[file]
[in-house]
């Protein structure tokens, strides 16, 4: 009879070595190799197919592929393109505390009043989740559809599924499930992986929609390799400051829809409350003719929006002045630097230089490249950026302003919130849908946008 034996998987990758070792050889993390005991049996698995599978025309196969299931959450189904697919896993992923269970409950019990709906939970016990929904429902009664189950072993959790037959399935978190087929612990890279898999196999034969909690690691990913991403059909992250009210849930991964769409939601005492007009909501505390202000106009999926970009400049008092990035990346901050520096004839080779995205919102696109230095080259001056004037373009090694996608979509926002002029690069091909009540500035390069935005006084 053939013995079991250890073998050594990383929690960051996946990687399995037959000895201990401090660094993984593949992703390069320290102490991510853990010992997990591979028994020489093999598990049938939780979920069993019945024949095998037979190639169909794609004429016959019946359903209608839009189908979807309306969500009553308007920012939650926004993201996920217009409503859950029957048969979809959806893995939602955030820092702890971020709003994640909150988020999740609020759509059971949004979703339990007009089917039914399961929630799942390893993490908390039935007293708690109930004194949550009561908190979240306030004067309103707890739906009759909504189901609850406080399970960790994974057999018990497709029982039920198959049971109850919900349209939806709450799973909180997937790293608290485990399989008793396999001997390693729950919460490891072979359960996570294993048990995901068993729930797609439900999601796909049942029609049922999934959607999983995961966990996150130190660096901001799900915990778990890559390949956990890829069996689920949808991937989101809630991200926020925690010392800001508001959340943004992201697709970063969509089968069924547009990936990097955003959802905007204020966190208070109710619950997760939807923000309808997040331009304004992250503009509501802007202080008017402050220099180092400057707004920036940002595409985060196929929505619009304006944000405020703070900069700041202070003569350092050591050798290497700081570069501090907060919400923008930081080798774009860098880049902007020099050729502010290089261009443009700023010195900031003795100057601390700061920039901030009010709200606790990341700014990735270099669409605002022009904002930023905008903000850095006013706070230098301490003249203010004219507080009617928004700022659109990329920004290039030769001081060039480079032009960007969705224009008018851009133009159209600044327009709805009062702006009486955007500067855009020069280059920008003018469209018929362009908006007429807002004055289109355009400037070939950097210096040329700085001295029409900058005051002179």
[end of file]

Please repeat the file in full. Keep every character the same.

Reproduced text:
[in-house]
């Protein structure tokens, strides 16, 4: 009879070595190799197919592929393109505390009043989740559809599924499930992986929609390799400051829809409350003719929006002045630097230089490249950026302003919130849908946008 034996998987990758070792050889993390005991049996698995599978025309196969299931959450189904697919896993992923269970409950019990709906939970016990929904429902009664189950072993959790037959399935978190087929612990890279898999196999034969909690690691990913991403059909992250009210849930991964769409939601005492007009909501505390202000106009999926970009400049008092990035990346901050520096004839080779995205919102696109230095080259001056004037373009090694996608979509926002002029690069091909009540500035390069935005006084 053939013995079991250890073998050594990383929690960051996946990687399995037959000895201990401090660094993984593949992703390069320290102490991510853990010992997990591979028994020489093999598990049938939780979920069993019945024949095998037979190639169909794609004429016959019946359903209608839009189908979807309306969500009553308007920012939650926004993201996920217009409503859950029957048969979809959806893995939602955030820092702890971020709003994640909150988020999740609020759509059971949004979703339990007009089917039914399961929630799942390893993490908390039935007293708690109930004194949550009561908190979240306030004067309103707890739906009759909504189901609850406080399970960790994974057999018990497709029982039920198959049971109850919900349209939806709450799973909180997937790293608290485990399989008793396999001997390693729950919460490891072979359960996570294993048990995901068993729930797609439900999601796909049942029609049922999934959607999983995961966990996150130190660096901001799900915990778990890559390949956990890829069996689920949808991937989101809630991200926020925690010392800001508001959340943004992201697709970063969509089968069924547009990936990097955003959802905007204020966190208070109710619950997760939807923000309808997040331009304004992250503009509501802007202080008017402050220099180092400057707004920036940002595409985060196929929505619009304006944000405020703070900069700041202070003569350092050591050798290497700081570069501090907060919400923008930081080798774009860098880049902007020099050729502010290089261009443009700023010195900031003795100057601390700061920039901030009010709200606790990341700014990735270099669409605002022009904002930023905008903000850095006013706070230098301490003249203010004219507080009617928004700022659109990329920004290039030769001081060039480079032009960007969705224009008018851009133009159209600044327009709805009062702006009486955007500067855009020069280059920008003018469209018929362009908006007429807002004055289109355009400037070939950097210096040329700085001295029409900058005051002179």